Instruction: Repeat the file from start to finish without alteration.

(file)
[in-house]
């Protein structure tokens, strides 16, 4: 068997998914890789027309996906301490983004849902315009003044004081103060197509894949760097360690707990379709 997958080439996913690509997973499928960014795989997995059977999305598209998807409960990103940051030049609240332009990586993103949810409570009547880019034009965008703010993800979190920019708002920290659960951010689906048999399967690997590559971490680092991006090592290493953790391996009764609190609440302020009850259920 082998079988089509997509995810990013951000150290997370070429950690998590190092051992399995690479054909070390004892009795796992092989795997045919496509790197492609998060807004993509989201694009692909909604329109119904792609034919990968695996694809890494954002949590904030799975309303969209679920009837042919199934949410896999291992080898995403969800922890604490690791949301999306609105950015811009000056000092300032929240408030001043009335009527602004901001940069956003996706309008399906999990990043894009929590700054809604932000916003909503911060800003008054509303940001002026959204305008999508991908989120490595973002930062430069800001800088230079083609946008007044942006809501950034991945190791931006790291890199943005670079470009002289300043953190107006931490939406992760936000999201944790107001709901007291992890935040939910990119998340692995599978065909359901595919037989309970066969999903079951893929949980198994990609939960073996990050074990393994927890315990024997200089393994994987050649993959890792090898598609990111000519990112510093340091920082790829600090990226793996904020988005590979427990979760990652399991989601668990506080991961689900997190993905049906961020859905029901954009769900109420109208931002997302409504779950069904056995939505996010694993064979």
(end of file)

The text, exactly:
[in-house]
């Protein structure tokens, strides 16, 4: 068997998914890789027309996906301490983004849902315009003044004081103060197509894949760097360690707990379709 997958080439996913690509997973499928960014795989997995059977999305598209998807409960990103940051030049609240332009990586993103949810409570009547880019034009965008703010993800979190920019708002920290659960951010689906048999399967690997590559971490680092991006090592290493953790391996009764609190609440302020009850259920 082998079988089509997509995810990013951000150290997370070429950690998590190092051992399995690479054909070390004892009795796992092989795997045919496509790197492609998060807004993509989201694009692909909604329109119904792609034919990968695996694809890494954002949590904030799975309303969209679920009837042919199934949410896999291992080898995403969800922890604490690791949301999306609105950015811009000056000092300032929240408030001043009335009527602004901001940069956003996706309008399906999990990043894009929590700054809604932000916003909503911060800003008054509303940001002026959204305008999508991908989120490595973002930062430069800001800088230079083609946008007044942006809501950034991945190791931006790291890199943005670079470009002289300043953190107006931490939406992760936000999201944790107001709901007291992890935040939910990119998340692995599978065909359901595919037989309970066969999903079951893929949980198994990609939960073996990050074990393994927890315990024997200089393994994987050649993959890792090898598609990111000519990112510093340091920082790829600090990226793996904020988005590979427990979760990652399991989601668990506080991961689900997190993905049906961020859905029901954009769900109420109208931002997302409504779950069904056995939505996010694993064979």